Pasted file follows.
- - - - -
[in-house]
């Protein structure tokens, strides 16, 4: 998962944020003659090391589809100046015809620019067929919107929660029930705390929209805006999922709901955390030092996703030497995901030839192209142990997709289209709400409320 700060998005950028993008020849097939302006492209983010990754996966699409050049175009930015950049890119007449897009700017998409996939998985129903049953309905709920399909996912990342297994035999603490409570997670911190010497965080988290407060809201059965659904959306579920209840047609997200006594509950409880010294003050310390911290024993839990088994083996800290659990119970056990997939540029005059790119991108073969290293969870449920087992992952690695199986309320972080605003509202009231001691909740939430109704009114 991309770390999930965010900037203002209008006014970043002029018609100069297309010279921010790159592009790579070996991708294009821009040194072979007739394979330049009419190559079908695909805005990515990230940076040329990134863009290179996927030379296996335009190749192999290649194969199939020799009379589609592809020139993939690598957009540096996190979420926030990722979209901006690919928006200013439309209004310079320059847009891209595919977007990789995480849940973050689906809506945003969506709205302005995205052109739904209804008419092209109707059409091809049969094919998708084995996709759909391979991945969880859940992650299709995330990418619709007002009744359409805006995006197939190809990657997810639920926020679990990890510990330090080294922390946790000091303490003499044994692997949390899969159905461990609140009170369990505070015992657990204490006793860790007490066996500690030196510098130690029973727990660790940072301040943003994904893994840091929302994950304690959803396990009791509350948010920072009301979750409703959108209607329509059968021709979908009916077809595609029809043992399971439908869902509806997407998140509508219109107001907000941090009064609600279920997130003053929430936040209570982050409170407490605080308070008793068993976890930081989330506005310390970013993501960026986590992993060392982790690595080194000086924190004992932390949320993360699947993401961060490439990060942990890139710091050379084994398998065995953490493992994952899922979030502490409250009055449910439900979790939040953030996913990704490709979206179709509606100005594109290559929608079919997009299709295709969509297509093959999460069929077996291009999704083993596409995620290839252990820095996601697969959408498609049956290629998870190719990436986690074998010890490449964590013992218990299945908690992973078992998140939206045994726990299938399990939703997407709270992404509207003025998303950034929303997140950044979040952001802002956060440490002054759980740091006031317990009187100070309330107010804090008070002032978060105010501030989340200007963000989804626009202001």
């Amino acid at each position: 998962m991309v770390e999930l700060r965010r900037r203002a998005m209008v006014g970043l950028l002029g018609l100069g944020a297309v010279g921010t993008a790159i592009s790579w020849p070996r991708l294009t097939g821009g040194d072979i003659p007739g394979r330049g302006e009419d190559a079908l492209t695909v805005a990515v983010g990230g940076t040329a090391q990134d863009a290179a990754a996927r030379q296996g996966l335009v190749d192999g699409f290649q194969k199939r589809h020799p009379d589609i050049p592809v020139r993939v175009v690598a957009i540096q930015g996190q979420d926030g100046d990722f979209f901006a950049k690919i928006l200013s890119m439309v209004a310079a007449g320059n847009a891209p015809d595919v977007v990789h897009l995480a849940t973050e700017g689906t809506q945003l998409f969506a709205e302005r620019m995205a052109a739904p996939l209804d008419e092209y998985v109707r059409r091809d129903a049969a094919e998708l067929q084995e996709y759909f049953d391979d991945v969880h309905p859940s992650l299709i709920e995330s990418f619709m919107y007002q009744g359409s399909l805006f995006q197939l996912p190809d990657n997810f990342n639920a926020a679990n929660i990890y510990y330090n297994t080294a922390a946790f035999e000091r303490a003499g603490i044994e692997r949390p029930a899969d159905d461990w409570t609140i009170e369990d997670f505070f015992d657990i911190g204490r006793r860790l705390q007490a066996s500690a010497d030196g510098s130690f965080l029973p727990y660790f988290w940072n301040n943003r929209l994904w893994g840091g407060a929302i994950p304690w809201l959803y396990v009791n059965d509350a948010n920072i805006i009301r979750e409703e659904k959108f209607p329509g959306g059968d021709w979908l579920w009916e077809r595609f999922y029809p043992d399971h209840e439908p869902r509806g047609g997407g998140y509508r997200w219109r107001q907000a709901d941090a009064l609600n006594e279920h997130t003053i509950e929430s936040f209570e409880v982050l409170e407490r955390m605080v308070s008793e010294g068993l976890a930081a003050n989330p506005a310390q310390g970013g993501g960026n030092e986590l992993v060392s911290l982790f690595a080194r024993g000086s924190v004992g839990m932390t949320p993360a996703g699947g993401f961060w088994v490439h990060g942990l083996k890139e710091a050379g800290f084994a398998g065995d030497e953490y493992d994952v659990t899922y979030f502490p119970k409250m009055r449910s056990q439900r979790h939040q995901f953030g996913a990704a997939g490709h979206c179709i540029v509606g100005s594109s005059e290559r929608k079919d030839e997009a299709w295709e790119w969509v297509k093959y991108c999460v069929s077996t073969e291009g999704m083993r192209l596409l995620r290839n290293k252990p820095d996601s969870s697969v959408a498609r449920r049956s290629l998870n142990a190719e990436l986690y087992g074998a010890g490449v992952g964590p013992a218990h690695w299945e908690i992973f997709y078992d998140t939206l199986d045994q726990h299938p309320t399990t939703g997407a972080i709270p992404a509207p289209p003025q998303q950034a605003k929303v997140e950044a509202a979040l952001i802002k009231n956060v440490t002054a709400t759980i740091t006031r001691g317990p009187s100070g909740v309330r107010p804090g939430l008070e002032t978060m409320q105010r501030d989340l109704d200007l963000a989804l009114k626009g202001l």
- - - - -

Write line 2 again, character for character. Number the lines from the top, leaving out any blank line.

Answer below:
């Protein structure tokens, strides 16, 4: 998962944020003659090391589809100046015809620019067929919107929660029930705390929209805006999922709901955390030092996703030497995901030839192209142990997709289209709400409320 700060998005950028993008020849097939302006492209983010990754996966699409050049175009930015950049890119007449897009700017998409996939998985129903049953309905709920399909996912990342297994035999603490409570997670911190010497965080988290407060809201059965659904959306579920209840047609997200006594509950409880010294003050310390911290024993839990088994083996800290659990119970056990997939540029005059790119991108073969290293969870449920087992992952690695199986309320972080605003509202009231001691909740939430109704009114 991309770390999930965010900037203002209008006014970043002029018609100069297309010279921010790159592009790579070996991708294009821009040194072979007739394979330049009419190559079908695909805005990515990230940076040329990134863009290179996927030379296996335009190749192999290649194969199939020799009379589609592809020139993939690598957009540096996190979420926030990722979209901006690919928006200013439309209004310079320059847009891209595919977007990789995480849940973050689906809506945003969506709205302005995205052109739904209804008419092209109707059409091809049969094919998708084995996709759909391979991945969880859940992650299709995330990418619709007002009744359409805006995006197939190809990657997810639920926020679990990890510990330090080294922390946790000091303490003499044994692997949390899969159905461990609140009170369990505070015992657990204490006793860790007490066996500690030196510098130690029973727990660790940072301040943003994904893994840091929302994950304690959803396990009791509350948010920072009301979750409703959108209607329509059968021709979908009916077809595609029809043992399971439908869902509806997407998140509508219109107001907000941090009064609600279920997130003053929430936040209570982050409170407490605080308070008793068993976890930081989330506005310390970013993501960026986590992993060392982790690595080194000086924190004992932390949320993360699947993401961060490439990060942990890139710091050379084994398998065995953490493992994952899922979030502490409250009055449910439900979790939040953030996913990704490709979206179709509606100005594109290559929608079919997009299709295709969509297509093959999460069929077996291009999704083993596409995620290839252990820095996601697969959408498609049956290629998870190719990436986690074998010890490449964590013992218990299945908690992973078992998140939206045994726990299938399990939703997407709270992404509207003025998303950034929303997140950044979040952001802002956060440490002054759980740091006031317990009187100070309330107010804090008070002032978060105010501030989340200007963000989804626009202001």